7. Connect-O-Round: (Age 7+) Hasbrotoyshop.com, Toysrus.com, Target.com. Much like Connect Four. Adaptation: Use hot glue to fill in the middle of the game pieces for one player. Be sure to keep the pieces thin enough so they will slide through the slot.
8. Dominoes (traditional): Available from almost any location where games are sold. Adaptation: Most dominoes are tactual; however, if your set is not, use Feel ‘n Peel stickers. You might want to put magnets on the back of the pieces and play the game on a cookie sheet to help them stay in place.
9. Henry: Tiger Electronics. Available only on eBay. Adaptation: This game is not totally accessible when played solo. However, when playing with others, one can use a graph technique to announce each move. Number the columns from the left to the right and letter the rows from top to bottom. For example “B – 4” means the button located on the second row and in the fourth column.
10. Lucky Ducks: (Age 3 – 6) Amazon.com, Target.com, Toysrus.com, other locations that sell games. Adaptation: Place Feel ‘n Peel stickers under the colored duck pieces. Be sure that you select matching textures for each color. Alternatively, if your child can identify Braille letters, you can use Dymo tape to mark each duck with the first letter of the color (example, “y” for yellow).
11. No Peeking: (Age 3 – 8) Ravensburger. Editor’s note: Could only locate UK Web sites for this game. Adaptation: Place Feel ‘n Peel stickers on the pieces.
12. Othello: (Age 8+) Amazon.com, Target.com, Toysrus.com. Adaptation: Use graphic tape to line the grid. Place a tactual sticker on one side of the playing pieces. The pocket version of Othello has a tactual grid but playing pieces will still need tactual stickers.
13. Rush Hour Deluxe Edition: (Age 8+) Amazon.com, BarnesandNoble.com, Fatbraintoys.com, Target.com, Toysrus.com. Adaptation: Use Braille graph paper to cut to the size of the parking lot game board. Use consistent tactual markings for the pictures on the playing cards which show the players where to place their playing piece vehicles on the parking lot. For example, you might put the same tactual stickers in a row for a car using two spaces, strips of sand paper for longer cars, and puff paint around the edges for the longest trucks. Place duct tape over the edge of the opening.
14. Shift-Tac-Toe: (Age 6+) A shifting-sliding Tick-Tac-Toe game. No longer available at Walgreen’s online, but Abstractstrategy.com offers places to find it. Adaptation: Use puff paint, tactual stickers, or other tactual material to place an “X” or “O” on both sides of one of the player’s pieces.
15. Pop-O-Matic Trouble: (Age 5+) Miltonbradley.com, Amazon.com. Adaptation: Use graphic tape in a variety of ways to distinguish one player’s pieces from another. Example: Leave one player’s pieces bare. Use thin graphic tape once around a second player’s pieces. Put two strips around a third player’s pieces, and place thick graphic tape on the top and upper position of the fourth player’s pieces. Use the same method to indicate each player’s finish and home positions.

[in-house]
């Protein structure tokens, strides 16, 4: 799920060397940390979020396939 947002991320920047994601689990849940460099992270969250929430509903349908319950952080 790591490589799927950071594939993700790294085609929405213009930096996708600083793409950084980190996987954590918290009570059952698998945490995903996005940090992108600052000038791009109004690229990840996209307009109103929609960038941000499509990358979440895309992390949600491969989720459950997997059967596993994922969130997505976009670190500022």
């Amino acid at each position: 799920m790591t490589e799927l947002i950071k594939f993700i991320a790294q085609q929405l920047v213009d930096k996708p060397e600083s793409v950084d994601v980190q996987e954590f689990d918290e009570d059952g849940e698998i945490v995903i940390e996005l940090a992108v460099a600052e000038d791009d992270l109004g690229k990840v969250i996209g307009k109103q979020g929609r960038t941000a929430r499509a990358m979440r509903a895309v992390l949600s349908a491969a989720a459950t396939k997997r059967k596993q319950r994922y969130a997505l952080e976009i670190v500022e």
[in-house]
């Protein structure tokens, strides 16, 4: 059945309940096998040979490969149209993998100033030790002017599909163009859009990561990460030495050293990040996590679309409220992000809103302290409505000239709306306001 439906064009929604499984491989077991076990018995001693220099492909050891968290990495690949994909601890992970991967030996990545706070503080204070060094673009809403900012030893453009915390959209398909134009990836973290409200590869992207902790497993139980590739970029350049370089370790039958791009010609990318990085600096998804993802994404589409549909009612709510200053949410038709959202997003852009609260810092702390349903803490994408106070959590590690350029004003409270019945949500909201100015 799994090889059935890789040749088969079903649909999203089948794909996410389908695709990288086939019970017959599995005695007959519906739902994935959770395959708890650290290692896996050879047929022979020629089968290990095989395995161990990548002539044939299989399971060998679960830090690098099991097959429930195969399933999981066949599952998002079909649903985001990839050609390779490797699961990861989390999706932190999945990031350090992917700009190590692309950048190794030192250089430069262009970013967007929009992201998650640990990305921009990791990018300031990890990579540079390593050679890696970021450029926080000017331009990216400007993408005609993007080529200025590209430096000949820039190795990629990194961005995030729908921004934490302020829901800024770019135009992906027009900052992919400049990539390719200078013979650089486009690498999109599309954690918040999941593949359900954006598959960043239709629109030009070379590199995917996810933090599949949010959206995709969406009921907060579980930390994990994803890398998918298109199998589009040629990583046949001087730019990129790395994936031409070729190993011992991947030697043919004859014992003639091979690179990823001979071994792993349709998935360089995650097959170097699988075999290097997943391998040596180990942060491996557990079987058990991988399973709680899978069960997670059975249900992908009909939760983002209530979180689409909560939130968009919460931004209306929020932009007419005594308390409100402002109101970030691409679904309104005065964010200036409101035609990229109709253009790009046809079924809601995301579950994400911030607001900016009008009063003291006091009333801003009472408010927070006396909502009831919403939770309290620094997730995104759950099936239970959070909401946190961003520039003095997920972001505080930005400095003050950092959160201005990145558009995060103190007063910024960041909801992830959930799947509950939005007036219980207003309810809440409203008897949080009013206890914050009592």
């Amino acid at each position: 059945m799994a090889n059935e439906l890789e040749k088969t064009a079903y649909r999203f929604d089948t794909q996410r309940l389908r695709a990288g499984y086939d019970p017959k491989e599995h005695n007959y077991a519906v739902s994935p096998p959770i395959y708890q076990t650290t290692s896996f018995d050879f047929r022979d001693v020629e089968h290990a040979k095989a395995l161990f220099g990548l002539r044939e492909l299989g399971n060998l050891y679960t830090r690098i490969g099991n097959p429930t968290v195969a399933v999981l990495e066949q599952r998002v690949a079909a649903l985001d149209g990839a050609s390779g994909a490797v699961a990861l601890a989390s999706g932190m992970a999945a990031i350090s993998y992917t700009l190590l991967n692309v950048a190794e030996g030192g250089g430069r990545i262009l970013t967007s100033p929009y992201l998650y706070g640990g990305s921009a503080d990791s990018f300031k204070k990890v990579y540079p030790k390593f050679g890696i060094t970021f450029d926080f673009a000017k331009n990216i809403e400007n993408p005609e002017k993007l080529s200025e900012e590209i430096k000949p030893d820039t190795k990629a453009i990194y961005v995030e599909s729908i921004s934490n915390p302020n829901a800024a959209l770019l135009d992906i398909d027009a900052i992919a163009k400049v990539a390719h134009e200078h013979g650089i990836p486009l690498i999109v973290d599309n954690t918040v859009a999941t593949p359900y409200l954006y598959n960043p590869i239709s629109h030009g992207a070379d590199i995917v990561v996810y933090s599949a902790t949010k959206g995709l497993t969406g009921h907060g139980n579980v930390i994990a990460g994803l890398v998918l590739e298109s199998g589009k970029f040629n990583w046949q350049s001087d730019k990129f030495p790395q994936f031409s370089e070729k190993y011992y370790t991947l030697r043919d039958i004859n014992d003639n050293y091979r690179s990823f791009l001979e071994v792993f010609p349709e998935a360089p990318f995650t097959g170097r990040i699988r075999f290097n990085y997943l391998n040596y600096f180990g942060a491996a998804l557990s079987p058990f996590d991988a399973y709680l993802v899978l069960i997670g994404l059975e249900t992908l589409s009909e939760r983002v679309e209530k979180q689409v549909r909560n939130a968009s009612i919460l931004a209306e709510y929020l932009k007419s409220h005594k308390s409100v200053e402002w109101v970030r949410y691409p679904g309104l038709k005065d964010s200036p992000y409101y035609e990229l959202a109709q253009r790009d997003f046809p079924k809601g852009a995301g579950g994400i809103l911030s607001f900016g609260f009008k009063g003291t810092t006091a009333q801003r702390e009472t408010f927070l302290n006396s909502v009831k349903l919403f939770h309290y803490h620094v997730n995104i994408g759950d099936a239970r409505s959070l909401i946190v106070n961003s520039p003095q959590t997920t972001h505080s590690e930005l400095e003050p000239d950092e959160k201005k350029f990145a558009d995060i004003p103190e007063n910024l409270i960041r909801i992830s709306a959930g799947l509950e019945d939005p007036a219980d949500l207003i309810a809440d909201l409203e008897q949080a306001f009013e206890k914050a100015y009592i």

16. Who Lives Where: (Age 3+) Amazon.com, Cadaco.com, Target.com. Adaptation: Place a tactual sticker on the front bottom of the house to assist with placement of which way is the top.
Games Needing Braille Adaptation:
1. A to Z Jr.: (Age 5+) Discovery Toys, Inc. Discontinued but may be available on eBay, and/or check with your Discovery Toys independent educational consultant. If you do not know of one in your area, contact NFB member and Discovery Toy consultant Melissa Riccobono at <[email protected]>, or shop online at <www.discoverytoyslink.com/riccobono>. Adaptation: Braille the letter game board and cards. Use Braille dice and change the meanings for numbers 5 and 6 to represent the game dice. The game board provided with this game can be used for a variety of other lessons.
2. Bingo cards: OrientalTradingPost.com, Nobbies.com. Adaptation: Braille the cards or make your own cards. Bingo boards can be Brailled also. (See instructions about making flash cards in the “Other Helpful Hints” section at the conclusion of this game list.)
3. Boggle Jr. (Your preschooler’s first Boggle Game): (Ages 3 – 6) Amazon.com, Boardgames.com, Hasbrotoyshop.com. Adaptation: Use Dymo tape or Braille peel-off label sheets to Braille the letter cubes with a capital sign to indicate which way is up. Number the cards and record the picture on a cassette for individual play. Place Braille numbers on the front left side of the cards so the child can place the cards in the correct order. Braille the picture words upside down on the top back side of the card. Use only one card at a time in the holder to allow the child to read the Braille.
4. 4-Way Countdown: (Age 6+) Amazon.com, Boardgames.com, Cadaco.com. Adaptation: Braille the dice. Brailling the game board is optional. You may want to place a foam or felt pad in the box to make it less noisy.
5. Crayola® Triangular Crayons: Crayolastore.com. Adaptation: These anti-roll crayons are perfect for labeling with Braille.